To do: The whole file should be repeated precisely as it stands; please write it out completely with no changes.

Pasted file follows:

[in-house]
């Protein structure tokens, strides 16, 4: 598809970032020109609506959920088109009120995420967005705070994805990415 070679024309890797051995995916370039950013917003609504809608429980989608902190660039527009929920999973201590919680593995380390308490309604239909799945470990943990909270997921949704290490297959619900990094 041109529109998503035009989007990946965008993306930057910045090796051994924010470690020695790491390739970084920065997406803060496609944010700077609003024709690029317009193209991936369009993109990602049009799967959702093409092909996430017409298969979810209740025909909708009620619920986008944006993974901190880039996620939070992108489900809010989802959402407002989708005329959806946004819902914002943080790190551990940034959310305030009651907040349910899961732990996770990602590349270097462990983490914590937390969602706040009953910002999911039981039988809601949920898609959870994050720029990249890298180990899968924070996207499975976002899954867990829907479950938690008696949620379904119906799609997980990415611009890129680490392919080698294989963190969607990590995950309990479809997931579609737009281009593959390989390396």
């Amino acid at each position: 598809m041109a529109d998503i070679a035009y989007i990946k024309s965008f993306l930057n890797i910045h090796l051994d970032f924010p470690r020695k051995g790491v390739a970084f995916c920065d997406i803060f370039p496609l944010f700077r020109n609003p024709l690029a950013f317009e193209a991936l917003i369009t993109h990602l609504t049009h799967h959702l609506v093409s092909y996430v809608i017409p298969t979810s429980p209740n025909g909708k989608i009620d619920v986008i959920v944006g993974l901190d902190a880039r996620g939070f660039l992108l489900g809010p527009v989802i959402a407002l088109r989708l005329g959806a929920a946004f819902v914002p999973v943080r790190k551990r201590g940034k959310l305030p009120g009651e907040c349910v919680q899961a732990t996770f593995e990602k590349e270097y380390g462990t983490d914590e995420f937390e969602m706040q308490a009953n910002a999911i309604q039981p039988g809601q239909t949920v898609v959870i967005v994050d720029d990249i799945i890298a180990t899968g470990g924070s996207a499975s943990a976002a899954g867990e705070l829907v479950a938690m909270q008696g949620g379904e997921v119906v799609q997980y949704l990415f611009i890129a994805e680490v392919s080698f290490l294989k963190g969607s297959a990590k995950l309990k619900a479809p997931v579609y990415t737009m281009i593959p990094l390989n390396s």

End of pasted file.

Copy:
[in-house]
């Protein structure tokens, strides 16, 4: 598809970032020109609506959920088109009120995420967005705070994805990415 070679024309890797051995995916370039950013917003609504809608429980989608902190660039527009929920999973201590919680593995380390308490309604239909799945470990943990909270997921949704290490297959619900990094 041109529109998503035009989007990946965008993306930057910045090796051994924010470690020695790491390739970084920065997406803060496609944010700077609003024709690029317009193209991936369009993109990602049009799967959702093409092909996430017409298969979810209740025909909708009620619920986008944006993974901190880039996620939070992108489900809010989802959402407002989708005329959806946004819902914002943080790190551990940034959310305030009651907040349910899961732990996770990602590349270097462990983490914590937390969602706040009953910002999911039981039988809601949920898609959870994050720029990249890298180990899968924070996207499975976002899954867990829907479950938690008696949620379904119906799609997980990415611009890129680490392919080698294989963190969607990590995950309990479809997931579609737009281009593959390989390396």
């Amino acid at each position: 598809m041109a529109d998503i070679a035009y989007i990946k024309s965008f993306l930057n890797i910045h090796l051994d970032f924010p470690r020695k051995g790491v390739a970084f995916c920065d997406i803060f370039p496609l944010f700077r020109n609003p024709l690029a950013f317009e193209a991936l917003i369009t993109h990602l609504t049009h799967h959702l609506v093409s092909y996430v809608i017409p298969t979810s429980p209740n025909g909708k989608i009620d619920v986008i959920v944006g993974l901190d902190a880039r996620g939070f660039l992108l489900g809010p527009v989802i959402a407002l088109r989708l005329g959806a929920a946004f819902v914002p999973v943080r790190k551990r201590g940034k959310l305030p009120g009651e907040c349910v919680q899961a732990t996770f593995e990602k590349e270097y380390g462990t983490d914590e995420f937390e969602m706040q308490a009953n910002a999911i309604q039981p039988g809601q239909t949920v898609v959870i967005v994050d720029d990249i799945i890298a180990t899968g470990g924070s996207a499975s943990a976002a899954g867990e705070l829907v479950a938690m909270q008696g949620g379904e997921v119906v799609q997980y949704l990415f611009i890129a994805e680490v392919s080698f290490l294989k963190g969607s297959a990590k995950l309990k619900a479809p997931v579609y990415t737009m281009i593959p990094l390989n390396s």